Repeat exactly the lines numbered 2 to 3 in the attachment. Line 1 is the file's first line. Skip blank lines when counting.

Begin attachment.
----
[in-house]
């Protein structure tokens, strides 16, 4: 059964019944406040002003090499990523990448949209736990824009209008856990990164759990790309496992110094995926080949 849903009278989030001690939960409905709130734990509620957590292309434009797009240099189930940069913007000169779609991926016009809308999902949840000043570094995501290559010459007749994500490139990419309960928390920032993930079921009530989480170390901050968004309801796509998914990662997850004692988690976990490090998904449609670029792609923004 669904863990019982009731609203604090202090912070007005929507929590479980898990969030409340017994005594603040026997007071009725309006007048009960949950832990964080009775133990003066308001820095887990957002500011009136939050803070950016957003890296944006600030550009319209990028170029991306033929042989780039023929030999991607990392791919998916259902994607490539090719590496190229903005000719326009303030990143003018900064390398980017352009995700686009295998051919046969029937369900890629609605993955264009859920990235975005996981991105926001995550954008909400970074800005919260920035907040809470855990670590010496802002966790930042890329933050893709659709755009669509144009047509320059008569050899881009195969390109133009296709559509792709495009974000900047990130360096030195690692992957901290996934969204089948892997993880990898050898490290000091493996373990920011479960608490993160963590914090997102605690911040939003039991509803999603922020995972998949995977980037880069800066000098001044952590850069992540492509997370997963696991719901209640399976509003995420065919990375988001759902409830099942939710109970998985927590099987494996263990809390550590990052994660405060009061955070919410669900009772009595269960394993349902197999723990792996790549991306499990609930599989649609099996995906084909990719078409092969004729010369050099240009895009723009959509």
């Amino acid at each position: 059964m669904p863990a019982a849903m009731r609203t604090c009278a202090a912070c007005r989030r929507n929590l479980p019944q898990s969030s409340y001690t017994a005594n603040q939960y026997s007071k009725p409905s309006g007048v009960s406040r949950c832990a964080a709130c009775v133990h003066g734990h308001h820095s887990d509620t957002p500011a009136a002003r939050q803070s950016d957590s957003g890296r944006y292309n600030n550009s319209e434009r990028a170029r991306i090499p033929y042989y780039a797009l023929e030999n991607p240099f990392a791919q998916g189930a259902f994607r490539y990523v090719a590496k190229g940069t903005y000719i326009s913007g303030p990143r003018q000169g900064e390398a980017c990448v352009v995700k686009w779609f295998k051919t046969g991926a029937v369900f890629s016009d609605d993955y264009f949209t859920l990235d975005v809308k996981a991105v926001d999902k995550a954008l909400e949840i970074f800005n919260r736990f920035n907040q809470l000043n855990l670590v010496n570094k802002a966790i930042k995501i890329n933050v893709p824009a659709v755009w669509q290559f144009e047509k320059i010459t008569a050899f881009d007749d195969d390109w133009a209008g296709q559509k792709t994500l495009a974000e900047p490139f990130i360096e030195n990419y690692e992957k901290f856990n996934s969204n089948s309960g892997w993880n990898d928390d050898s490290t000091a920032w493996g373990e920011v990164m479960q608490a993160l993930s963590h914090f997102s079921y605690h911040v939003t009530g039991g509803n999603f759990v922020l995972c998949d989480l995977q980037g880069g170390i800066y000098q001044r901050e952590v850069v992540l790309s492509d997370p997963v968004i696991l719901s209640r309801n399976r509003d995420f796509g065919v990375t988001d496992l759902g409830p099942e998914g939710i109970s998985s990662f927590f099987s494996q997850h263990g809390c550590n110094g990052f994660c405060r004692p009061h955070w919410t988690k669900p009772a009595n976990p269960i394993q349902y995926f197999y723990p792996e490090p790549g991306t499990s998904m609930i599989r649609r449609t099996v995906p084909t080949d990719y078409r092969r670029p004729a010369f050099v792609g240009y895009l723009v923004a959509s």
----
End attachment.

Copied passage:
């Protein structure tokens, strides 16, 4: 059964019944406040002003090499990523990448949209736990824009209008856990990164759990790309496992110094995926080949 849903009278989030001690939960409905709130734990509620957590292309434009797009240099189930940069913007000169779609991926016009809308999902949840000043570094995501290559010459007749994500490139990419309960928390920032993930079921009530989480170390901050968004309801796509998914990662997850004692988690976990490090998904449609670029792609923004 669904863990019982009731609203604090202090912070007005929507929590479980898990969030409340017994005594603040026997007071009725309006007048009960949950832990964080009775133990003066308001820095887990957002500011009136939050803070950016957003890296944006600030550009319209990028170029991306033929042989780039023929030999991607990392791919998916259902994607490539090719590496190229903005000719326009303030990143003018900064390398980017352009995700686009295998051919046969029937369900890629609605993955264009859920990235975005996981991105926001995550954008909400970074800005919260920035907040809470855990670590010496802002966790930042890329933050893709659709755009669509144009047509320059008569050899881009195969390109133009296709559509792709495009974000900047990130360096030195690692992957901290996934969204089948892997993880990898050898490290000091493996373990920011479960608490993160963590914090997102605690911040939003039991509803999603922020995972998949995977980037880069800066000098001044952590850069992540492509997370997963696991719901209640399976509003995420065919990375988001759902409830099942939710109970998985927590099987494996263990809390550590990052994660405060009061955070919410669900009772009595269960394993349902197999723990792996790549991306499990609930599989649609099996995906084909990719078409092969004729010369050099240009895009723009959509």
């Amino acid at each position: 059964m669904p863990a019982a849903m009731r609203t604090c009278a202090a912070c007005r989030r929507n929590l479980p019944q898990s969030s409340y001690t017994a005594n603040q939960y026997s007071k009725p409905s309006g007048v009960s406040r949950c832990a964080a709130c009775v133990h003066g734990h308001h820095s887990d509620t957002p500011a009136a002003r939050q803070s950016d957590s957003g890296r944006y292309n600030n550009s319209e434009r990028a170029r991306i090499p033929y042989y780039a797009l023929e030999n991607p240099f990392a791919q998916g189930a259902f994607r490539y990523v090719a590496k190229g940069t903005y000719i326009s913007g303030p990143r003018q000169g900064e390398a980017c990448v352009v995700k686009w779609f295998k051919t046969g991926a029937v369900f890629s016009d609605d993955y264009f949209t859920l990235d975005v809308k996981a991105v926001d999902k995550a954008l909400e949840i970074f800005n919260r736990f920035n907040q809470l000043n855990l670590v010496n570094k802002a966790i930042k995501i890329n933050v893709p824009a659709v755009w669509q290559f144009e047509k320059i010459t008569a050899f881009d007749d195969d390109w133009a209008g296709q559509k792709t994500l495009a974000e900047p490139f990130i360096e030195n990419y690692e992957k901290f856990n996934s969204n089948s309960g892997w993880n990898d928390d050898s490290t000091a920032w493996g373990e920011v990164m479960q608490a993160l993930s963590h914090f997102s079921y605690h911040v939003t009530g039991g509803n999603f759990v922020l995972c998949d989480l995977q980037g880069g170390i800066y000098q001044r901050e952590v850069v992540l790309s492509d997370p997963v968004i696991l719901s209640r309801n399976r509003d995420f796509g065919v990375t988001d496992l759902g409830p099942e998914g939710i109970s998985s990662f927590f099987s494996q997850h263990g809390c550590n110094g990052f994660c405060r004692p009061h955070w919410t988690k669900p009772a009595n976990p269960i394993q349902y995926f197999y723990p792996e490090p790549g991306t499990s998904m609930i599989r649609r449609t099996v995906p084909t080949d990719y078409r092969r670029p004729a010369f050099v792609g240009y895009l723009v923004a959509s």